• \AM-ih-kuh-bul\  • adjective
: characterized by friendly goodwill : peaceable
Tim and Audrey's relationship remained amicable even after they broke up.
"Throughout the conference, my colleagues and I engaged in amicable and productive talks, which gave us important insights on what it would take to secure regional support for the post-Taliban government." — Zalmay Khalilzad, Politico, 28 Mar. 2016
Did you know?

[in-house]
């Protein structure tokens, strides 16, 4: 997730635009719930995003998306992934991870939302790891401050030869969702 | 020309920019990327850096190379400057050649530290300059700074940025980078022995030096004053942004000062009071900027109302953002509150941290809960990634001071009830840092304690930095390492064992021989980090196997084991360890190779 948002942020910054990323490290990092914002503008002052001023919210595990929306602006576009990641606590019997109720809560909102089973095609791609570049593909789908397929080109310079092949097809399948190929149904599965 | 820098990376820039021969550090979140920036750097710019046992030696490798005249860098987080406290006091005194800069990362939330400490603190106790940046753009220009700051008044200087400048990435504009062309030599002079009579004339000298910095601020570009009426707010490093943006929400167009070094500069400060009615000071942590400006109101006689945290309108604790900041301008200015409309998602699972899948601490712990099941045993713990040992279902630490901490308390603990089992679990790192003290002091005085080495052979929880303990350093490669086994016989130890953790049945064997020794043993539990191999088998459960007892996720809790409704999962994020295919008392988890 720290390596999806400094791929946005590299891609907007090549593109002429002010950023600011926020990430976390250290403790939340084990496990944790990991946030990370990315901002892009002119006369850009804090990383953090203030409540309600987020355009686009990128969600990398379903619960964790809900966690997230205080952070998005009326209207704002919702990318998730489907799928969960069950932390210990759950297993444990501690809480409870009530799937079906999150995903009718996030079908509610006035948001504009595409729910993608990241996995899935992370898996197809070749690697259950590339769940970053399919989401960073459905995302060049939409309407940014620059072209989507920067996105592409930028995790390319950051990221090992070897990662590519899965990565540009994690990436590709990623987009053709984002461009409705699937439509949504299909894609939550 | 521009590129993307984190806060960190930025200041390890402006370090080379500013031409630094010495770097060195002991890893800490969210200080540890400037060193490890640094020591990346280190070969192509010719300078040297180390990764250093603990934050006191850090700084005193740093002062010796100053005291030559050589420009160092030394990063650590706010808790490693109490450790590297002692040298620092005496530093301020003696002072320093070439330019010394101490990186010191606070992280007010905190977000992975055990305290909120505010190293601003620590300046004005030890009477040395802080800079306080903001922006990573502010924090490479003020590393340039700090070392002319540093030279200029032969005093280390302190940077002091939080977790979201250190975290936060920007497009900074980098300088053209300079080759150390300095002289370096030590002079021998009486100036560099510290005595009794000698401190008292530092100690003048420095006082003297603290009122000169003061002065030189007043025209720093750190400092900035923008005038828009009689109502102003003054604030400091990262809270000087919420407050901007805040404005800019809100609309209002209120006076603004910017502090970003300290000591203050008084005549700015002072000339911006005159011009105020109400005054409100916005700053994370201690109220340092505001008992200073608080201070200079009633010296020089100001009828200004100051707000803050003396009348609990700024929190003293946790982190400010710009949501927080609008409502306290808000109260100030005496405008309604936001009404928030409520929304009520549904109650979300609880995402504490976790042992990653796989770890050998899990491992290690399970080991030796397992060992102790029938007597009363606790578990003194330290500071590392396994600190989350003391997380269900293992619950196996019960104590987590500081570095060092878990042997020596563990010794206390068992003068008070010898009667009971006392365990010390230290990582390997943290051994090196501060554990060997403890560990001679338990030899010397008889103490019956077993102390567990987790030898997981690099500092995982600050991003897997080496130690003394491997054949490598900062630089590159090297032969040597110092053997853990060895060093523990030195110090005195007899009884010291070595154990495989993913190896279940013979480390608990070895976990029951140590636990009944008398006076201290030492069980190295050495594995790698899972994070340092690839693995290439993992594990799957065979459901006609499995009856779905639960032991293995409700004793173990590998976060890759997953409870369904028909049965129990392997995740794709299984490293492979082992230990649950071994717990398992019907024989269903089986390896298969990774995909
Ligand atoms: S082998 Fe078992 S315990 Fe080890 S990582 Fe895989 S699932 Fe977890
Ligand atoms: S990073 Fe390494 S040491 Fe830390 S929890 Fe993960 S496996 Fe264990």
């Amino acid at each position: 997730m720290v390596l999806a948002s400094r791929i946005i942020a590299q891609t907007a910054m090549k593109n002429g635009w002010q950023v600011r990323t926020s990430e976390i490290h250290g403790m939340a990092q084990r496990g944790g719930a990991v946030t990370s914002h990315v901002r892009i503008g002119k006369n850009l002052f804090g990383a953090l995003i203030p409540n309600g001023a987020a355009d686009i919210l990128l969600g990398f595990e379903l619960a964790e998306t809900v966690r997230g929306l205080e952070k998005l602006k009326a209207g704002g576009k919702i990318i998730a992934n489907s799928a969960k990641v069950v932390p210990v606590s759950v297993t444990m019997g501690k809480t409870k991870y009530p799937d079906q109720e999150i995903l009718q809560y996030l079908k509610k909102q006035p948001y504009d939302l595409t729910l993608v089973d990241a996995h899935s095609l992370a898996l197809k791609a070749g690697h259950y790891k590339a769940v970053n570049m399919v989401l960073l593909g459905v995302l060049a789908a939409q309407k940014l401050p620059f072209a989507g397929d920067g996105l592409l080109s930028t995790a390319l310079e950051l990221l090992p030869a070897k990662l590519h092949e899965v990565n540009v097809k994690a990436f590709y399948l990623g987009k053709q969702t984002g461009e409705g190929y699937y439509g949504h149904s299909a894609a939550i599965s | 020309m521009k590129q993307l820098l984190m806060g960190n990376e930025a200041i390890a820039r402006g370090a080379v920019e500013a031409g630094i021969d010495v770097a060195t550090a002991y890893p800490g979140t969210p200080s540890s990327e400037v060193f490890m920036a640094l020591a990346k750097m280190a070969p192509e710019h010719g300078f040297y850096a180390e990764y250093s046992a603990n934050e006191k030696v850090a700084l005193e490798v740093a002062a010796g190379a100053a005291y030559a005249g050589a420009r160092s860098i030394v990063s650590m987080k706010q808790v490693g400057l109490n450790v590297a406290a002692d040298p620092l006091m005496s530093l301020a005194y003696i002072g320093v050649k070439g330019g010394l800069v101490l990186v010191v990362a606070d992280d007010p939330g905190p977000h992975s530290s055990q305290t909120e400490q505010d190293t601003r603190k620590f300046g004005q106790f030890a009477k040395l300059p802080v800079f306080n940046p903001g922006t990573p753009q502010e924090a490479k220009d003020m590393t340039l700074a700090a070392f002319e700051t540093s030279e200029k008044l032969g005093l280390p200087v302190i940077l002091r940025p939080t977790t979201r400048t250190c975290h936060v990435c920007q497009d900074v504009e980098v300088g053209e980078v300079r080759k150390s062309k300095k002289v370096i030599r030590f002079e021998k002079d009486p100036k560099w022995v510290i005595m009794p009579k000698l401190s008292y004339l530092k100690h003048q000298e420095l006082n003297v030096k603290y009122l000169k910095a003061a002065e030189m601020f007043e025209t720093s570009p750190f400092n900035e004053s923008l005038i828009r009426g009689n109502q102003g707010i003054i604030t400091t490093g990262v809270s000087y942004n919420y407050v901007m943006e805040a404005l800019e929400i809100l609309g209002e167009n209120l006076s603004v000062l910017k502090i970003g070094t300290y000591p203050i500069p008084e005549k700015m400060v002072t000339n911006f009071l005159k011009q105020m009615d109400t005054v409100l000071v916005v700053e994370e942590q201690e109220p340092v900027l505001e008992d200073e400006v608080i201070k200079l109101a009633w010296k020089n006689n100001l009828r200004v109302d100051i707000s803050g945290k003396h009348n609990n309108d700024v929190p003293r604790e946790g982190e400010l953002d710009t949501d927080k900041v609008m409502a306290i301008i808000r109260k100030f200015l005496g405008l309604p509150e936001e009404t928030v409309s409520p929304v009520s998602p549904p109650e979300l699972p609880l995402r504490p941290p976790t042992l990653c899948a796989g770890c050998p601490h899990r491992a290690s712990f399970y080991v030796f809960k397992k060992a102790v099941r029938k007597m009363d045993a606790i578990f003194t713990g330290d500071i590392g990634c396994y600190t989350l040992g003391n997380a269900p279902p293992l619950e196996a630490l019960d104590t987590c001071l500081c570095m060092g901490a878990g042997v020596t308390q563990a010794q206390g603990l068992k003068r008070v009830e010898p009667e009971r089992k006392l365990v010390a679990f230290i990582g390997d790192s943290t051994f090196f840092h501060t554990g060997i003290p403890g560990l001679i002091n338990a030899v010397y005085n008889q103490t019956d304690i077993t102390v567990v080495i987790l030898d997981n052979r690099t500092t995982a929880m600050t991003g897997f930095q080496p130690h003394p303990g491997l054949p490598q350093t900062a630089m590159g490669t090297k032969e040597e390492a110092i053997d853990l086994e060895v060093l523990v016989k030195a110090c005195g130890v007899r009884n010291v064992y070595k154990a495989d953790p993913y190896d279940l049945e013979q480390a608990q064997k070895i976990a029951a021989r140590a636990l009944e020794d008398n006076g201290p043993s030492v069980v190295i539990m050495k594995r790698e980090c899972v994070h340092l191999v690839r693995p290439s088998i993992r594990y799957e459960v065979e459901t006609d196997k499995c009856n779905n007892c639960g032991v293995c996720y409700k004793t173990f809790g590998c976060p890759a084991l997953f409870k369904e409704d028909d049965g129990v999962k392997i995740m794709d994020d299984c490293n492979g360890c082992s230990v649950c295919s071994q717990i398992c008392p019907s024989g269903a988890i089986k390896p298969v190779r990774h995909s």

Amicable, which derives from Late Latin amicabilis, meaning "friendly," is one of a set of English words used to suggest cordial relationships. Amicable, neighborly, companionable, and friendly all mean marked by or exhibiting goodwill and an absence of antagonism. Amicable implies a state of peace and a desire on the part of the parties not to quarrel ("they maintained amicable relations"; "the amicable process of bargaining"). Neighborly implies a disposition to live on good terms with others, particularly those who are nearby, and to be helpful on principle ("neighborly concern"). Companionable suggests sociability and companionship ("a companionable dinner with friends"). Friendly stresses cordiality and often warmth or intimacy of personal relations ("a friendly correspondence").

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